Where is your tribunal? Bernard Loder (1849-1935) and the quest for international justice
Book chapter co-published by Freya Baetens in: S.P. Morris [Ed.] The League of Nations and the Development of International Law: A New Intellectual History of the Advisory Committee of Jurists (Routledge 2021).
The book chapter entitled ‘Where is your tribunal? Bernard Loder (1849-1935) and the quest for international justice’ is co-published by Freya Baetens and Veronica Lavista.
The book chapter deals with the life of Bernard Loder and his contributions to the development of international law. Loder sat on the Supreme Court of the Netherlands from 1908 to 1921 and served on the committee that drew up the Statue of the Permanent Court of International Justice in 1920. He was a judge of that court from 1921 to 1930, serving as its first president until 1924.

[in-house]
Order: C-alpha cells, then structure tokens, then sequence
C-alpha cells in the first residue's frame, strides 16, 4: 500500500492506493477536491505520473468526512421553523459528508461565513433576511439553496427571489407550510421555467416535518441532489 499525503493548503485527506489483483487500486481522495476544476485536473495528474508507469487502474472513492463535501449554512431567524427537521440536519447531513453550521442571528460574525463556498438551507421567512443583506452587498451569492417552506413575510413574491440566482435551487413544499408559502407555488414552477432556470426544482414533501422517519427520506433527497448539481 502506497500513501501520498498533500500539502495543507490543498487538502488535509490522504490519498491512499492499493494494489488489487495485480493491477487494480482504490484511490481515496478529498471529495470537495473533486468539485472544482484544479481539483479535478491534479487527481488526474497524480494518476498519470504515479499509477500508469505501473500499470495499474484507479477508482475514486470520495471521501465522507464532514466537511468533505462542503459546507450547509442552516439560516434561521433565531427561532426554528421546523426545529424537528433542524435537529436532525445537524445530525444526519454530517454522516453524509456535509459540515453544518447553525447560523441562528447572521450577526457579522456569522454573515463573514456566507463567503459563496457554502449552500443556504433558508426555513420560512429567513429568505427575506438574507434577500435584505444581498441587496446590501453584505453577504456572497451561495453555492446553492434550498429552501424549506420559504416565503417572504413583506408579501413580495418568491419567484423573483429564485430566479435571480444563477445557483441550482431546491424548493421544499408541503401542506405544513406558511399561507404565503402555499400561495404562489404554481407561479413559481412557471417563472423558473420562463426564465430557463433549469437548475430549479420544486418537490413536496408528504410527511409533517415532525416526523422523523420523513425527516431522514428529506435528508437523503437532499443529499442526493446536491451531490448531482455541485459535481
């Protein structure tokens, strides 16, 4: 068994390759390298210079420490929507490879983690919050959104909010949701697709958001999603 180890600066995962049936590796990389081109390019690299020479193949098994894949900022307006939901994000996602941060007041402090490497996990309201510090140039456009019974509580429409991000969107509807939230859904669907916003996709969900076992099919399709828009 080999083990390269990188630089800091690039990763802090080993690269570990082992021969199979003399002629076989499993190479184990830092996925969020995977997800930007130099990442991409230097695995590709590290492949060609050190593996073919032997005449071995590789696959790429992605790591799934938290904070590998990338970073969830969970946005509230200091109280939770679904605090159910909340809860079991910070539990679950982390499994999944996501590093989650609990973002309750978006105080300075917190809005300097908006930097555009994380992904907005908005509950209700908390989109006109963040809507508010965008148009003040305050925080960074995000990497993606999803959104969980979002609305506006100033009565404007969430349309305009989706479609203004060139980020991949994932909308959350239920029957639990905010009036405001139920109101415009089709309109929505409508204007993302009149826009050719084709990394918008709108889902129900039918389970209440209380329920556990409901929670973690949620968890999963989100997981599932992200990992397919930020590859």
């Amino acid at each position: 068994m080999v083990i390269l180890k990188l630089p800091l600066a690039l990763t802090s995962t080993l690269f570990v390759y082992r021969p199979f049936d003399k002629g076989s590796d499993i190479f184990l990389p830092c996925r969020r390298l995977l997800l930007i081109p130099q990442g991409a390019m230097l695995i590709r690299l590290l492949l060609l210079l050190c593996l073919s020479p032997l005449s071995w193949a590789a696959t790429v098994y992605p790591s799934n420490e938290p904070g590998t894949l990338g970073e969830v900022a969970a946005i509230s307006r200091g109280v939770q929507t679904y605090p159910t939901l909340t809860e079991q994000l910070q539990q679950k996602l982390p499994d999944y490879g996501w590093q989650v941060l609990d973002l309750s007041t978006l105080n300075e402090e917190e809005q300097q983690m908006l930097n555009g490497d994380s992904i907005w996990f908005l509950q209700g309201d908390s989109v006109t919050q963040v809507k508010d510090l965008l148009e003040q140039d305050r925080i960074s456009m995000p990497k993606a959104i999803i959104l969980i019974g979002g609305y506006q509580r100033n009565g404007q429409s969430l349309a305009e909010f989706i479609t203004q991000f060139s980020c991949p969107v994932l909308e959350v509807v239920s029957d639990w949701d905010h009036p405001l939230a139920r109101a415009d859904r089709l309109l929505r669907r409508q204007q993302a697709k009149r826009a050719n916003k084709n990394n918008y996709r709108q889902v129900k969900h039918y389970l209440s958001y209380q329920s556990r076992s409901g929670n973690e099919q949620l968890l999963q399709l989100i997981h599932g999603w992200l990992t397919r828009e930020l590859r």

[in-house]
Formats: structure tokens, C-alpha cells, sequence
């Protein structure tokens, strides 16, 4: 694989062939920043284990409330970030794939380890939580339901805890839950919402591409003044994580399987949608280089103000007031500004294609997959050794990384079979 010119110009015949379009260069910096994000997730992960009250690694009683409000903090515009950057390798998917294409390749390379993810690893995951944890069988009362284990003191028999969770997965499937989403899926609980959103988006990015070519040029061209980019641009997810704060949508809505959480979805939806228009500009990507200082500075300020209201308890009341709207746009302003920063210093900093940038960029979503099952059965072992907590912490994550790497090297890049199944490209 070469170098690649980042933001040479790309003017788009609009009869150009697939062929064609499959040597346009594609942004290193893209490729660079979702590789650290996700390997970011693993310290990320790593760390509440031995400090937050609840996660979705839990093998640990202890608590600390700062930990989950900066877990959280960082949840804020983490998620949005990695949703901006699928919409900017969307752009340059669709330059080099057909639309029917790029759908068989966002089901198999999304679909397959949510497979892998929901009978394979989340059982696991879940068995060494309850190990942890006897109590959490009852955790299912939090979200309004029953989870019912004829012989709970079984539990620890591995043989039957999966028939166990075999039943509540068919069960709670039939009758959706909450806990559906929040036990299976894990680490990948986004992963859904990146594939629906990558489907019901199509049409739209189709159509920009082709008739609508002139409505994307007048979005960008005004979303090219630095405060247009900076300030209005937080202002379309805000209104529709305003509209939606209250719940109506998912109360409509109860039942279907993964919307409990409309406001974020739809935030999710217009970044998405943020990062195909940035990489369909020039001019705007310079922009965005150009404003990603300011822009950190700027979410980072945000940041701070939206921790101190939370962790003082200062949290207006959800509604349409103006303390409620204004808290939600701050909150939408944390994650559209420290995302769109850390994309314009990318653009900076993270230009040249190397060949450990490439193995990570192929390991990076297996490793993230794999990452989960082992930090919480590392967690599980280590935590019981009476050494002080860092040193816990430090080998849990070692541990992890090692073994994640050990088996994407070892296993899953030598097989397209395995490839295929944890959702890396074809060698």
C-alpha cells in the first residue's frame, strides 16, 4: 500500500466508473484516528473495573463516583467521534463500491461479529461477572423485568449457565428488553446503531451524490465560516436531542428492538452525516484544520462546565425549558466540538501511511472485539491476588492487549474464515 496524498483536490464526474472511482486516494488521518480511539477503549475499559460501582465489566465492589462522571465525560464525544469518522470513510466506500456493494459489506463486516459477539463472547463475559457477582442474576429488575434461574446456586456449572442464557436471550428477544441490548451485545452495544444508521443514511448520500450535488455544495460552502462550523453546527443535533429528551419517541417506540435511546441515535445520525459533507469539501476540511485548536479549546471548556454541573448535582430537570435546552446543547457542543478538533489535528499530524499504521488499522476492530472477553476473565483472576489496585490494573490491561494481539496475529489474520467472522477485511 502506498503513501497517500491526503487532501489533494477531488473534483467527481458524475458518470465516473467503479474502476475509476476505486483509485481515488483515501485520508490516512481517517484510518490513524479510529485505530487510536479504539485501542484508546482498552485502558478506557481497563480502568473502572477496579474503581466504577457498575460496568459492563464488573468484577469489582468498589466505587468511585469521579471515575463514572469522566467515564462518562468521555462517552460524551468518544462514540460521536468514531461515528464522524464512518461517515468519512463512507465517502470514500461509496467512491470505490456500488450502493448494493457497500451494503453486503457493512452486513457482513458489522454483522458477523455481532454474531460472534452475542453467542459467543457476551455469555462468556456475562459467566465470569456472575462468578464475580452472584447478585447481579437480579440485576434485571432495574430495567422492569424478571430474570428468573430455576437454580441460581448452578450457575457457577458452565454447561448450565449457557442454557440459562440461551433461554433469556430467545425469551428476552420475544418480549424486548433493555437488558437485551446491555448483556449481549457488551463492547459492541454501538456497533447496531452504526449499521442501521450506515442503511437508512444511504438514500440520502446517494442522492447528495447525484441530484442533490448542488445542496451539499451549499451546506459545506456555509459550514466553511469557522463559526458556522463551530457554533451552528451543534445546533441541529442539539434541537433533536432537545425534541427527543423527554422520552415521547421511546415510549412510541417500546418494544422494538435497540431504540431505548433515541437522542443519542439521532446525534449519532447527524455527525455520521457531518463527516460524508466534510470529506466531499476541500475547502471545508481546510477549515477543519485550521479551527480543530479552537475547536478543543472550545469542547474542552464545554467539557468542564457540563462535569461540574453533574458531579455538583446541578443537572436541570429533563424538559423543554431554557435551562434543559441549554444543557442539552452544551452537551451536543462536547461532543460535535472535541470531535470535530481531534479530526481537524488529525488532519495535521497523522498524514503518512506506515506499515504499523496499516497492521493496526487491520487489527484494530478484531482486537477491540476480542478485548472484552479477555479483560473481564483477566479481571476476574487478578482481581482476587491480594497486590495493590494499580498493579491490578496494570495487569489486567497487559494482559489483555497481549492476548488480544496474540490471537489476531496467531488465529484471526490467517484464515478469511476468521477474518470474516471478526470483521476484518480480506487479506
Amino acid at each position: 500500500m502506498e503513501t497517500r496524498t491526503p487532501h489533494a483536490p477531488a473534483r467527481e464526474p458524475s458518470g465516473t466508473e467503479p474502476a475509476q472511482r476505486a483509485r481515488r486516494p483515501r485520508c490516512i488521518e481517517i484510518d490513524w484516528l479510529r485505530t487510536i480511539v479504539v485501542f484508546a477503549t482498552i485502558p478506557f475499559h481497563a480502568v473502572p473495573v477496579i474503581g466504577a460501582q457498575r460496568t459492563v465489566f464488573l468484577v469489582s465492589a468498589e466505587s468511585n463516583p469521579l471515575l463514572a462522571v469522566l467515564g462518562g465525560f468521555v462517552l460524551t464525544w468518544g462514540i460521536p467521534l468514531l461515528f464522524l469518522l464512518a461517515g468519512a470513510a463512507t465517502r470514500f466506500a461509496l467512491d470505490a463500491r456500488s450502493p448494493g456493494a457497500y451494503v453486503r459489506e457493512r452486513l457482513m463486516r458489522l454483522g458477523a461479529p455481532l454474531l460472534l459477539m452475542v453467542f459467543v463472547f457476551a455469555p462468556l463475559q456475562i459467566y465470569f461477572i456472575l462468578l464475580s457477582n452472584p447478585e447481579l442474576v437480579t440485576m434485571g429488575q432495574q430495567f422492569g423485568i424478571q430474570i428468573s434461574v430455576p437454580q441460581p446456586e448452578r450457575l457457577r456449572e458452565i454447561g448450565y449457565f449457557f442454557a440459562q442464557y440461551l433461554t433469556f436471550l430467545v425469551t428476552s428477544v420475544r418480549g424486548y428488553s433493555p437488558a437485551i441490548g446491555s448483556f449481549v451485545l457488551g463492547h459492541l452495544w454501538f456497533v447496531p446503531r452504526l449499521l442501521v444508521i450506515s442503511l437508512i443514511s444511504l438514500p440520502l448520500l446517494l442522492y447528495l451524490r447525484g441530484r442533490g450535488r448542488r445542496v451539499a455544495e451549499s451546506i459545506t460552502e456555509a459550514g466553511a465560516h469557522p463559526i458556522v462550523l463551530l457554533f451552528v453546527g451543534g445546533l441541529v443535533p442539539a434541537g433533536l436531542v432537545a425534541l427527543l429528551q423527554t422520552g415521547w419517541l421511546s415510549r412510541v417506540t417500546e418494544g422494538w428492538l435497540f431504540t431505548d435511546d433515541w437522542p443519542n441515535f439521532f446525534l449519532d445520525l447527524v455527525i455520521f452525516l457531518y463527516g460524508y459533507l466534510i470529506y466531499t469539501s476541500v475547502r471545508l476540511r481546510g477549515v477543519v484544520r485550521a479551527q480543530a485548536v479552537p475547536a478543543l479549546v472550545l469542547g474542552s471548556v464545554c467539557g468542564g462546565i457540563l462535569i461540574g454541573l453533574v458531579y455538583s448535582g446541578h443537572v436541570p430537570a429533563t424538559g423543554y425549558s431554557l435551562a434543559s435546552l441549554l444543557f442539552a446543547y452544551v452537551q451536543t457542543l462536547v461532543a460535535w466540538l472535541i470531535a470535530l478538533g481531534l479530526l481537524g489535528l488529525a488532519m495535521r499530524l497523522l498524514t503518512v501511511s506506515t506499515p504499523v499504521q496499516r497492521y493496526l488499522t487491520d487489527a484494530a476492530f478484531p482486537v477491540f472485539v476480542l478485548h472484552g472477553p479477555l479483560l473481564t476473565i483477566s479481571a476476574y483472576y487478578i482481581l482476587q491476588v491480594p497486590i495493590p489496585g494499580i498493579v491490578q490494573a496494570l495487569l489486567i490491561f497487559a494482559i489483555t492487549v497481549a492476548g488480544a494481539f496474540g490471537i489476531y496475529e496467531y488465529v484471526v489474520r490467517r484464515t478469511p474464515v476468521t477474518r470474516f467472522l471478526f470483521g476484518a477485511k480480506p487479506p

The volume examines the contributions to International Law of individual members of the Advisory Committee of Jurists in the League of Nations, and the broader national and discursive legal traditions of which they were representative. It adopts a biographical approach that complements existing legal narratives.
Pre-1914 visions of a liberal international order influenced the post-1919 world based on the rule of law in civilised nations. This volume focuses on leading legal personalities of this era. It discusses the scholarly work of the ACJ wise men, their biographical notes, and narrates their contribution as legal scholars and founding fathers of the sources of international law that culminated in their drafting of the statute of the Permanent Court of International Justice, the forerunner of the International Court of Justice. The book examines visions of world law in a liberal international order through social theory and constructivism, historical examination of key developments that influenced their career and their scholarly writings and international law as a science.